The upcoming Kindle Fire tablet has sparked a high level of interest, since it was introduced by Amazon CEO Jeff Bezos earlier this week. Reports however have pointed out that they may implement a tracking system to monitor user’s browsing habits.
The new browser called ‘Amazon Silk’ will use the company servers to pre load web pages before they are delivered to the user device. According to Bezos the ‘split browser’ approach will help speed up the browsing experience. It also helps reduce the demand placed on the Kindle fire central processing unit which will help counter act the low hardware specifications of the device.
The downside to this implementation is that Amazon’s servers will have to keep a record of user browsing patterns to help the preemptive system to pre load new data. Obviously concerns are being made that they could easily use this data for advertising and promotional reasons.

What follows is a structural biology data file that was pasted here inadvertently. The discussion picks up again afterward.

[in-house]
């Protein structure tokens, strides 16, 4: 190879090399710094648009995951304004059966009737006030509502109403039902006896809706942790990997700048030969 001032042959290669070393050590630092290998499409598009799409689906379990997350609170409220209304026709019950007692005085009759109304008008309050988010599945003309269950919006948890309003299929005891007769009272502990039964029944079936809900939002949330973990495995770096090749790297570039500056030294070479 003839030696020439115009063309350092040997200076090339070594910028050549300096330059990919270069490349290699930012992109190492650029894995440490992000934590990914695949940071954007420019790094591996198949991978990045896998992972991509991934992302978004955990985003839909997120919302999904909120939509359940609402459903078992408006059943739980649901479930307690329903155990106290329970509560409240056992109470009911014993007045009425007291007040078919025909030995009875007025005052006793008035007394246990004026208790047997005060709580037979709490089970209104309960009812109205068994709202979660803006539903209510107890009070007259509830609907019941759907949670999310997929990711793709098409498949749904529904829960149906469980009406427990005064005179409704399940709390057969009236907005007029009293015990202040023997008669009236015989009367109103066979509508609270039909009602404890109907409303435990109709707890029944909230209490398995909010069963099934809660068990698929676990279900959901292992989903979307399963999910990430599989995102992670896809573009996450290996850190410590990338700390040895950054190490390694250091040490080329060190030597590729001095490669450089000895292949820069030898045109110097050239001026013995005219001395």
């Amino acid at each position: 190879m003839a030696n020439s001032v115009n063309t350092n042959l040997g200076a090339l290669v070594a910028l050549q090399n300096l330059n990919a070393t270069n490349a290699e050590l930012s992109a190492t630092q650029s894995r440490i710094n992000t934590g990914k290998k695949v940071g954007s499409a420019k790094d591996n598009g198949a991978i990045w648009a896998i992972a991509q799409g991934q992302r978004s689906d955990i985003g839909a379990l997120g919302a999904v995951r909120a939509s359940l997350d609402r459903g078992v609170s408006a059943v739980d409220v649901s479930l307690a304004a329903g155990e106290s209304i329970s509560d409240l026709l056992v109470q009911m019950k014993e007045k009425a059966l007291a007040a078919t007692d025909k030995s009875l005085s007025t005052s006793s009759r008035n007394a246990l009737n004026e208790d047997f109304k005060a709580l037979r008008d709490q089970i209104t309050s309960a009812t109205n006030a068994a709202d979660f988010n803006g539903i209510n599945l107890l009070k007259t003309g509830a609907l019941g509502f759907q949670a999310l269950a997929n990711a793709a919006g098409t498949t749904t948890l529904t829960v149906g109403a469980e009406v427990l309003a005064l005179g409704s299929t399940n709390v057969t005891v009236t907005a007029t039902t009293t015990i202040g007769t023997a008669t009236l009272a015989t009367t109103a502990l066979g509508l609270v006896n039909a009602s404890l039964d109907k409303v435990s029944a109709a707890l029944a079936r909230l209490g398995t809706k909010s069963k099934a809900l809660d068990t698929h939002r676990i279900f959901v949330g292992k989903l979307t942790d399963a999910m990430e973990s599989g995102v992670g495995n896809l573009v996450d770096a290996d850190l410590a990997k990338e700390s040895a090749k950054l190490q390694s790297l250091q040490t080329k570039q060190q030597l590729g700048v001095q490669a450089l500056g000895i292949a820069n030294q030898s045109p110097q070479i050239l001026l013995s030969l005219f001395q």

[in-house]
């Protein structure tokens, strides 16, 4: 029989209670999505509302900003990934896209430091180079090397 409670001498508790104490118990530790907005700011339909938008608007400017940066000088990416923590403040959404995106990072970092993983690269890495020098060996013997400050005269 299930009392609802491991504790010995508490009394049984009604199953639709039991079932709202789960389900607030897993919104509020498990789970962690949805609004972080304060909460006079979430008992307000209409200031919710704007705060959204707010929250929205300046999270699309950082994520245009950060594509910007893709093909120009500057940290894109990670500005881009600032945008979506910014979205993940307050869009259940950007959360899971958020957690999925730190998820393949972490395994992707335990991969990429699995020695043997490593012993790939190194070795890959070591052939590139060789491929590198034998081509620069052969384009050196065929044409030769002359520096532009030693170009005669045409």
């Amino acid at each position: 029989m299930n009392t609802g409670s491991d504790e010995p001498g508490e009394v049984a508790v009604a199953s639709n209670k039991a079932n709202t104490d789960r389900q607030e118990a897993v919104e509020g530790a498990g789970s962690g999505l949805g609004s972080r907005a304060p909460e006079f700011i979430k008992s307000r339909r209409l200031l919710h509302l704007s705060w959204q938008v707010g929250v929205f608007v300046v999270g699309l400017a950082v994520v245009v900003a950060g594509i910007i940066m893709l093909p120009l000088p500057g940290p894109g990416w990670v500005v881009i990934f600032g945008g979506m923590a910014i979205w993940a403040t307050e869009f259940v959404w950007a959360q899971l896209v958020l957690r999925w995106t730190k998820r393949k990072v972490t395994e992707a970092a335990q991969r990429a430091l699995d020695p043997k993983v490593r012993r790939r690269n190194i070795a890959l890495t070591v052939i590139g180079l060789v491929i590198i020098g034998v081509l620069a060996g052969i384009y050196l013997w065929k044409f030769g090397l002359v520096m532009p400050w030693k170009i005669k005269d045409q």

Chester Wisniewski, from security group Sophos said “All of your web surfing habits will transit Amazon’s cloud, f you think that Google AdWords and Facebook are watching you, this service is guaranteed to have a record of everything you do on the web.”
Opera Mini uses a similar system for preloading data to a user’s smartphone to help improve performance, but Opera do not keep records of the web pages their users visit.
According to the terms and conditions for Amazon Silk, they claim that the information will ‘generally not be kept for longer than 30 days.”
Kitguru says: Is all tracking bad?